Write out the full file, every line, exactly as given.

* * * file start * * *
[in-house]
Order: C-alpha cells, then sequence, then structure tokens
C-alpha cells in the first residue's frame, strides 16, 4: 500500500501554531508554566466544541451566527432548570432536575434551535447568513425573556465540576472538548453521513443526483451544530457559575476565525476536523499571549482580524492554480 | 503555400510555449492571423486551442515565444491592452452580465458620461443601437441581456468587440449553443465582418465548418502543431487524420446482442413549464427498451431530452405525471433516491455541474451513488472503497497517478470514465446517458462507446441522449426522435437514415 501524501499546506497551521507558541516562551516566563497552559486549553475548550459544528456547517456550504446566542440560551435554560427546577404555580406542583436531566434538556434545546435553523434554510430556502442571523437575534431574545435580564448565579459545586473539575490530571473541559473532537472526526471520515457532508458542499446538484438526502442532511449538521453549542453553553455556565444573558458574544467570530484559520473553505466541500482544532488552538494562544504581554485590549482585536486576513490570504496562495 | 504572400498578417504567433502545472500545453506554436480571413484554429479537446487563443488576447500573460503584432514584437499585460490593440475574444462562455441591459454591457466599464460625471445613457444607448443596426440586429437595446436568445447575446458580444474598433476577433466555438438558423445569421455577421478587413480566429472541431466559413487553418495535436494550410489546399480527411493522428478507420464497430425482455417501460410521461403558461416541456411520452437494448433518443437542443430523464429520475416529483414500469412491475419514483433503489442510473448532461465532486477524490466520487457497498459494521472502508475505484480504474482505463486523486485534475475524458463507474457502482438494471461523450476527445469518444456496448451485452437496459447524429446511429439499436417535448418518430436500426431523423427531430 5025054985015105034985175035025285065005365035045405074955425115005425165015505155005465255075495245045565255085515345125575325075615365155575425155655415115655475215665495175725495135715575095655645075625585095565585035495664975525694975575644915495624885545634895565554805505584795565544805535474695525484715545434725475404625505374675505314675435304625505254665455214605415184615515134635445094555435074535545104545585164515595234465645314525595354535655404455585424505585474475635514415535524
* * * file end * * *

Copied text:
[in-house]
Order: C-alpha cells, then sequence, then structure tokens
C-alpha cells in the first residue's frame, strides 16, 4: 500500500501554531508554566466544541451566527432548570432536575434551535447568513425573556465540576472538548453521513443526483451544530457559575476565525476536523499571549482580524492554480 | 503555400510555449492571423486551442515565444491592452452580465458620461443601437441581456468587440449553443465582418465548418502543431487524420446482442413549464427498451431530452405525471433516491455541474451513488472503497497517478470514465446517458462507446441522449426522435437514415 501524501499546506497551521507558541516562551516566563497552559486549553475548550459544528456547517456550504446566542440560551435554560427546577404555580406542583436531566434538556434545546435553523434554510430556502442571523437575534431574545435580564448565579459545586473539575490530571473541559473532537472526526471520515457532508458542499446538484438526502442532511449538521453549542453553553455556565444573558458574544467570530484559520473553505466541500482544532488552538494562544504581554485590549482585536486576513490570504496562495 | 504572400498578417504567433502545472500545453506554436480571413484554429479537446487563443488576447500573460503584432514584437499585460490593440475574444462562455441591459454591457466599464460625471445613457444607448443596426440586429437595446436568445447575446458580444474598433476577433466555438438558423445569421455577421478587413480566429472541431466559413487553418495535436494550410489546399480527411493522428478507420464497430425482455417501460410521461403558461416541456411520452437494448433518443437542443430523464429520475416529483414500469412491475419514483433503489442510473448532461465532486477524490466520487457497498459494521472502508475505484480504474482505463486523486485534475475524458463507474457502482438494471461523450476527445469518444456496448451485452437496459447524429446511429439499436417535448418518430436500426431523423427531430 5025054985015105034985175035025285065005365035045405074955425115005425165015505155005465255075495245045565255085515345125575325075615365155575425155655415115655475215665495175725495135715575095655645075625585095565585035495664975525694975575644915495624885545634895565554805505584795565544805535474695525484715545434725475404625505374675505314675435304625505254665455214605415184615515134635445094555435074535545104545585164515595234465645314525595354535655404455585424505585474475635514415535524